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Seven Ways to Fight E-commerce Fraud


For the first time in history, business and consumers can be robbed and conned by strangers who are thousands of miles away and nearly impossible to catch. The e-commerce ecosystem is clearly struggling to cope with all the new and multiplying forms of fraud.

LexisNexis reports that in 2014, large e-commerce merchants – those most able to pay for sophisticated fraud prevention systems – lost 0.85% of revenue to fraud, well above the 0.68% average. Online merchants paid $2.62 per dollar of online fraud and $3.34 per dollar of mobile fraud. By one estimate, U.S. Card Not Present fraud losses will surge from $3.1 billion in 2015, to $6.4 billion in 2018.

The good news is that online merchants can drastically curb fraud by taking some common sense steps. Just as a brick-and-mortar store would install cameras, locks and RFID tags to reduce theft, an e-commerce store can setup some practical defensive measures.

Whether you have sophisticated fraud prevention software or not, I recommend using these seven principles and processes to fight off e-commerce fraud.

1. Is it too good to be true?

If you typically sell one widget per customer and someone orders 100 in one order, pump the brakes. Does this customer have a record of ordering wholesale quantities? Don’t let the excitement of a big sale blind you. The chargeback fees, lost product and additional fraud attempts will be painful.

2. Can you validate the order?

If an order seems suspicious, validate it. First, verify the shopper’s address and phone numbers with or Search the email address in Google or even Facebook, and if nothing turns up, call the shopper. Ask if he or she can verify the billing address associated with the credit card, and then follow up by asking for the names of the cross streets nearest their address (have Google Maps open and listen for a delayed response or typing in the background).

3. Duck test

You’ve probably heard the expression, “If it looks like a duck, swims like a duck, and quacks like a duck, then it probably is a duck.” The so-called ‘duck test” suggests that you can determine what something is by its habits, and this applies to online shoppers. If XYZ Corp. orders $10,000 worth of business software from a residential address, it failed the duck test. Likewise, if Jane Smith uses the email address [email protected], that’s a red flag. Why did this person attempt to use six different credit cards before getting an order through? Why is the customer, who supposedly lives in Chicago, shipping to an unaffiliated address in Jakarta, Indonesia? Legitimate customers act like legitimate customers.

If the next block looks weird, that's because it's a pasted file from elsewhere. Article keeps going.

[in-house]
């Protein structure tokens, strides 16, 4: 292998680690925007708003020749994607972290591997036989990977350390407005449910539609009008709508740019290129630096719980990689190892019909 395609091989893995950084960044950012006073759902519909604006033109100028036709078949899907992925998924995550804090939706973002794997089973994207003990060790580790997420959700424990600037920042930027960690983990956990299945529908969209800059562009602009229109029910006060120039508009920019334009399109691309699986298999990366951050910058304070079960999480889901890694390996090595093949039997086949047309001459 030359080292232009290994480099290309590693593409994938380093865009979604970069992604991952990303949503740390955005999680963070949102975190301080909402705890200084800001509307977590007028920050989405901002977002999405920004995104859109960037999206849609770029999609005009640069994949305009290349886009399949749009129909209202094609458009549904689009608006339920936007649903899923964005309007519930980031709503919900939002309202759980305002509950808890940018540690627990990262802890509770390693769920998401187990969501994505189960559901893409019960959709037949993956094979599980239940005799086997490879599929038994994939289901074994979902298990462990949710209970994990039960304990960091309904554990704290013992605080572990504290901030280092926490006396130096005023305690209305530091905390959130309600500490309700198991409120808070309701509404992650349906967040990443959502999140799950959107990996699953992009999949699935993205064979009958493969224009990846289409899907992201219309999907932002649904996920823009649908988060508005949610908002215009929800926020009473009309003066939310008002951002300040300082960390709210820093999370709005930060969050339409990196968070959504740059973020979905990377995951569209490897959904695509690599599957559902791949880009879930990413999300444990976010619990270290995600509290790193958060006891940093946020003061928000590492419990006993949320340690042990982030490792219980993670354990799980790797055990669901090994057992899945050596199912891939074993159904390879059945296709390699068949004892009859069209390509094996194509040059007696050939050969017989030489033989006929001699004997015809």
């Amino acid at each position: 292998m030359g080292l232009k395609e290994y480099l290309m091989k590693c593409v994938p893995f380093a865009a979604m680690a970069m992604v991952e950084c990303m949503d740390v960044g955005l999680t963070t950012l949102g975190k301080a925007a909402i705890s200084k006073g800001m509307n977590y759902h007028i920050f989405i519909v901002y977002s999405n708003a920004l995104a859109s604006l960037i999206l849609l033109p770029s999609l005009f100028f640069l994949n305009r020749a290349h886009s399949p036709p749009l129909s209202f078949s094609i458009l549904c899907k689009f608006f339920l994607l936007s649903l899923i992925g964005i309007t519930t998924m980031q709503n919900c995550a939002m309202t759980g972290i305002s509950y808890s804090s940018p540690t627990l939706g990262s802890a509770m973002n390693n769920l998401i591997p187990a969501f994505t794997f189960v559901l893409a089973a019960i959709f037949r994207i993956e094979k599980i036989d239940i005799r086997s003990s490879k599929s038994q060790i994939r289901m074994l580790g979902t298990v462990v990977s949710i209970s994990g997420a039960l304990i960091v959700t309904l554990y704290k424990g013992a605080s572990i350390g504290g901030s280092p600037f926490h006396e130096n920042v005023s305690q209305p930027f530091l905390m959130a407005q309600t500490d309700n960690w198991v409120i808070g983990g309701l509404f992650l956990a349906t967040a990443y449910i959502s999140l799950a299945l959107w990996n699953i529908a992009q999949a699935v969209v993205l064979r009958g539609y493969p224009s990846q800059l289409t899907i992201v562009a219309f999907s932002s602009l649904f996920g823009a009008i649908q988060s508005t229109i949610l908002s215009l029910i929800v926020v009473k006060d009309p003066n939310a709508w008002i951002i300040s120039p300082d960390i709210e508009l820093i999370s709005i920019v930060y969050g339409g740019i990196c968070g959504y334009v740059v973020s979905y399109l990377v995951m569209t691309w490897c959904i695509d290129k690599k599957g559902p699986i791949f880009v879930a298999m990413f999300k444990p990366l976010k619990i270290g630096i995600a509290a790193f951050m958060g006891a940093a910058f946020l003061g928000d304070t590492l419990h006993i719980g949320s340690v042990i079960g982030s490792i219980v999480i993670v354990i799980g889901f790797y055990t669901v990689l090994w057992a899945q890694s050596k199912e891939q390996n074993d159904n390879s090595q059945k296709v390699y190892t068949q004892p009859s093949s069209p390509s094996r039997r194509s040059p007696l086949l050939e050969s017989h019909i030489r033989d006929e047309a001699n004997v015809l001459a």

4. Create a blacklist

Record a blacklist of fraudulent credit cards, email addresses and shipping address so you automatically decline them in the future. Be sure to review questionable transactions closely so you don’t accidentally put a good customer on your blacklist.

5. Track the performance of fraud rules

Whether your use a fraud tool or monitor transactions manually, create rules for preventing fraud. Good rules flag or stop suspicious orders without stopping legitimate purchases. So for example, if 95% of your orders contain less than 20 units, requiring a manual review of all orders over 20 units is a reasonable rule. To see if the rule is working, you can compare the percentages of fraudulent transactions and non-fraudulent transactions that triggered the rule.

6. Update your rules

Review declined transactions frequently so you understand what forms of fraud are most prevalent and adapt your rules. For example, if you have multiple fraudulent orders with emails (yes, people still have them!) shipping to Houston, Texas, create a rule or monitor all transactions with email domains shipping to Texas. Over time, smart fraudsters will identify your rules and find ways to get around them, so keep evolving.

7. Identify your targets

Fraudsters often target products that will be easiest to resell. If you sell bicycling gear, for instance, criminals might have an easier time selling bike lights and locks than a whole stolen bicycle. Repeat offenders also know that high dollar purchases trigger fraud prevention systems, so they will focus on low dollar orders and maybe spread them across multiple credit cards.

Ralph Dangelmaier is CEO of BlueSnap, a global payment services provider.

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